Jerry Zhao | 10.03
Into the Wild Essay
Essay Question: How are stylistic features and film techniques used by the director to shape your understanding of the central ideas of the text?
Into the Wild (2007), directed by Sean Penn is a film adaptation of Jon Krakauer’s non-fiction novel of the same name. It tells the true story of Christopher McCandless and his travels throughout North America. Christopher’s desire to escape from the materialistic society of late 1980s led him to the wild, where he had many experiences that are captured within the film. Penn explores the central ideas of Into the Wild through stylistic features. This includes the usage of mise-en-scene to demonstrate the confinement paired with identity, intertextuality to show the fulfilling quality of nature, as well as cinematography to showcase that stubbornness and ignorance results in poor outcomes.
Throughout the film, Penn uses mise-en-scene to present how identity can confine one’s actions. Christopher McCandless lived under two different identities; one as Christopher McCandless, a life tied to his family, friends and society’s expectations and the other as Alexander Supertramp, a free-willed, independent adventurer. As Christopher McCandless, he felt society was a poison limiting his life. Fed up with this ‘cage’ he was living in, Christopher changes his name to Alexander Supertramp. Penn’s usage of transitioning identities and acting styles shows that with no old relationships, rules or responsibilities, Alexander was able to live out his life freely, which contrasts the life he led under society as Christopher. Penn further supports this idea through the conversation between Ron and Alexander, where Ron offers to adopt Alexander. Alexander knows that if he accepts Ron’s offer, his name would once again change. Considering this Alexander declines, “How about we talk about this when I get back from Alaska”, knowing the pressures that come with an identity tied to another. These scenes of Christopher's actions suggest that once he rid himself of the pressures and expectations that came with the name ‘Christopher Mccandless’ he was able to live his life purely based on his own ideals and motives.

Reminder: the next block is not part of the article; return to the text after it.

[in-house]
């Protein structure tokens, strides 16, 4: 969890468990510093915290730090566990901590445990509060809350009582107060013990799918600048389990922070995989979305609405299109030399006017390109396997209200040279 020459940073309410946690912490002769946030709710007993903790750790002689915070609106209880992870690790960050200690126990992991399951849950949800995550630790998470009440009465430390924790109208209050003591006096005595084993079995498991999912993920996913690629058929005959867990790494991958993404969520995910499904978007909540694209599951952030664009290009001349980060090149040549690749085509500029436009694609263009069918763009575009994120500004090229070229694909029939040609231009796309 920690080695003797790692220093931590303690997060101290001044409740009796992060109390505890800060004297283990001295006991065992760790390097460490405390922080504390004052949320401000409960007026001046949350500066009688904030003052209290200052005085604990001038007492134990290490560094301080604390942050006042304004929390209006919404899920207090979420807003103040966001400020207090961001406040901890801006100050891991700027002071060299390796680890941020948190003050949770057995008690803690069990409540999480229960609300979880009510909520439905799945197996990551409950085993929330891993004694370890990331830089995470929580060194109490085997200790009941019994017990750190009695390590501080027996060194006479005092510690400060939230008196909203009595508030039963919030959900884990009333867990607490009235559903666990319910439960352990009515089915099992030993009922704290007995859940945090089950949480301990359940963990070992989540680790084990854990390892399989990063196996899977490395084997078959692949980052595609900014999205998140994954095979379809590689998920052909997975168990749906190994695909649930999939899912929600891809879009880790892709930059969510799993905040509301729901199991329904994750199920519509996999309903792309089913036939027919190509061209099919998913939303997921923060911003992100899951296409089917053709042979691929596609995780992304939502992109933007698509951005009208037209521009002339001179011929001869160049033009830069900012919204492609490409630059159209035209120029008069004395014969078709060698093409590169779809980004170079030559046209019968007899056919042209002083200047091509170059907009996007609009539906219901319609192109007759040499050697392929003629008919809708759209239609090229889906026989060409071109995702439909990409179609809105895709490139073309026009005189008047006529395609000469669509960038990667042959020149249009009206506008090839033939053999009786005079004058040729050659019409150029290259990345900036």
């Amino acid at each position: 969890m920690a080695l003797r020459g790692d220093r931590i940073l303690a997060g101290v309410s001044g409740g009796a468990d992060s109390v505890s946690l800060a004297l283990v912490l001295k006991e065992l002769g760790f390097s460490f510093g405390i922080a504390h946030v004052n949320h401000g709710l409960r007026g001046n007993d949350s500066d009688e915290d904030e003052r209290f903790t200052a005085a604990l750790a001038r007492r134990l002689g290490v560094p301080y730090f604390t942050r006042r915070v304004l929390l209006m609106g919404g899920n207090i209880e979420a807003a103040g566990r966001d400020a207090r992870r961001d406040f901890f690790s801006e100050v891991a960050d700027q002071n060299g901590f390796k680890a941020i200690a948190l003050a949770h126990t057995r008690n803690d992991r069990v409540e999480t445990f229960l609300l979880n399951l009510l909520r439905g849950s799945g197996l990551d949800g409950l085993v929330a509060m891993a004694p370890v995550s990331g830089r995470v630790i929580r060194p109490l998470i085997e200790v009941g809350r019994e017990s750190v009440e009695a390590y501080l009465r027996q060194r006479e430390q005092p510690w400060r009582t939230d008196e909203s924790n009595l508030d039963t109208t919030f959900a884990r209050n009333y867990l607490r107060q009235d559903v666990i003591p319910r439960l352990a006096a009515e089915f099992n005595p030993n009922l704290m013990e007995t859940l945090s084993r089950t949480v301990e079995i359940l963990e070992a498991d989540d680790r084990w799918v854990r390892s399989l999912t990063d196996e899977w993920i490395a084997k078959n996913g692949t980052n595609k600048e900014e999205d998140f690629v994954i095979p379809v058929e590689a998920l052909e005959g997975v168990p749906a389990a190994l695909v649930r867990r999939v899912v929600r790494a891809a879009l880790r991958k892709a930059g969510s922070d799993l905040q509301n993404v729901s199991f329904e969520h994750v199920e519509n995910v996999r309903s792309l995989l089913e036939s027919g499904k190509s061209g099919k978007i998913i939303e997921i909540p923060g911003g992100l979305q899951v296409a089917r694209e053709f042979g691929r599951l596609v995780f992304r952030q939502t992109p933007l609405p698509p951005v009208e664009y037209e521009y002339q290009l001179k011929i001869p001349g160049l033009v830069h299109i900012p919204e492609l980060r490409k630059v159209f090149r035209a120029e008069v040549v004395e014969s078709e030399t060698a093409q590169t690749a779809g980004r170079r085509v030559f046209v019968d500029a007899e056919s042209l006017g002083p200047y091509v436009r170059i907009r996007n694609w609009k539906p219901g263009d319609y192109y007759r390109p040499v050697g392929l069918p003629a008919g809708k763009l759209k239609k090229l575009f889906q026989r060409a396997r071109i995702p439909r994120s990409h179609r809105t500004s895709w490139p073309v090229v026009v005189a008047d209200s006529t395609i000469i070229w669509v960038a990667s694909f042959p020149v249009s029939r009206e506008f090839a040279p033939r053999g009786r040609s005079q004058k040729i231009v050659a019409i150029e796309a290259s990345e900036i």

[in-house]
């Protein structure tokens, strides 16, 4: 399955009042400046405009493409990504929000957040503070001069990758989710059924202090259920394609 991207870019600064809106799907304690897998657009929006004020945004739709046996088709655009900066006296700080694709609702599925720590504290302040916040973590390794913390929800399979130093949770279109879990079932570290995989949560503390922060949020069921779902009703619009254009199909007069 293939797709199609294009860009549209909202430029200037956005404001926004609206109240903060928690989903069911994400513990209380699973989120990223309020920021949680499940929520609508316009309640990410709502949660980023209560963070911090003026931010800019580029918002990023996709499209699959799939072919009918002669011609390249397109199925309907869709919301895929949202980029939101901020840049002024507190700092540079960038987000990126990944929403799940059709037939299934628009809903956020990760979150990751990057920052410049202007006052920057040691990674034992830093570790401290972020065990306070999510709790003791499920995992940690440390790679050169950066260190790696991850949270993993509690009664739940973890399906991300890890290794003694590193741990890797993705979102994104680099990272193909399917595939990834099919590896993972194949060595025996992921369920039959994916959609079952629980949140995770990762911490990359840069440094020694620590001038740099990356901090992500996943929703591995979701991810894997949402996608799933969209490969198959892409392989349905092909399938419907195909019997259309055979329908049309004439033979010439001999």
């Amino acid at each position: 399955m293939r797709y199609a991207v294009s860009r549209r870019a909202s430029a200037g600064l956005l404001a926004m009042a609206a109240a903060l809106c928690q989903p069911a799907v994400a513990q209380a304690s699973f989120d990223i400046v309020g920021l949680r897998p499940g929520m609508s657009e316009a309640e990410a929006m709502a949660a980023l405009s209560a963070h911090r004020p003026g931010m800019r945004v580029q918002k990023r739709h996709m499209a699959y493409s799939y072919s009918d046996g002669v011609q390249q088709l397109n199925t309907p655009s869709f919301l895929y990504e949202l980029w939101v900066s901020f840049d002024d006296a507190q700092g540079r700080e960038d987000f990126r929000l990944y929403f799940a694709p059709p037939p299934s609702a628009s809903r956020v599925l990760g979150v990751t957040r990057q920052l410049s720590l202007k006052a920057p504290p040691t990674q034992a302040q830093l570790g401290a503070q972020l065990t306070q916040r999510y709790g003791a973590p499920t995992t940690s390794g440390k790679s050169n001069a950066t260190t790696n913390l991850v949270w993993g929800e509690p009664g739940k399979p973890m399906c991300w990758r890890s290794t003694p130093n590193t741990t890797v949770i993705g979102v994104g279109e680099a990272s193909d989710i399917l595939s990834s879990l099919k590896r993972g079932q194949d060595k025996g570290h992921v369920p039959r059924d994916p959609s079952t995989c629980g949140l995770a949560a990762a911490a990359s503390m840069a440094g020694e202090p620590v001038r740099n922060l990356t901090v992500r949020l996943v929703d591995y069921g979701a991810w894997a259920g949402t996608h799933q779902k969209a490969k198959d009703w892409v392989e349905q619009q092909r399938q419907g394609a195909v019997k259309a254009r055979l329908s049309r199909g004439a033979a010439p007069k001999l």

Through the use of intertextuality, Penn implies nature’s ability to fulfil our inner desires. Many allusions to literary texts within Into the Wild reference the beauty of nature and its relation to mankind. Throughout the film, quotes are embedded within Christopher’s dialogue demonstrating his shared opinion of the beauty of nature and romanticism of complete freedom, leading the audience to understand why the ‘wild’ was his ideal destination away from society. Penn uses non-diegetic voice over, being Christopher’s narration, to provide reason for Christopher’s journey in the wild, one being freedom, "It should not be denied that being footloose has always exhilarated us. It is associated in our minds with escape from history and oppression and law and irksome obligations....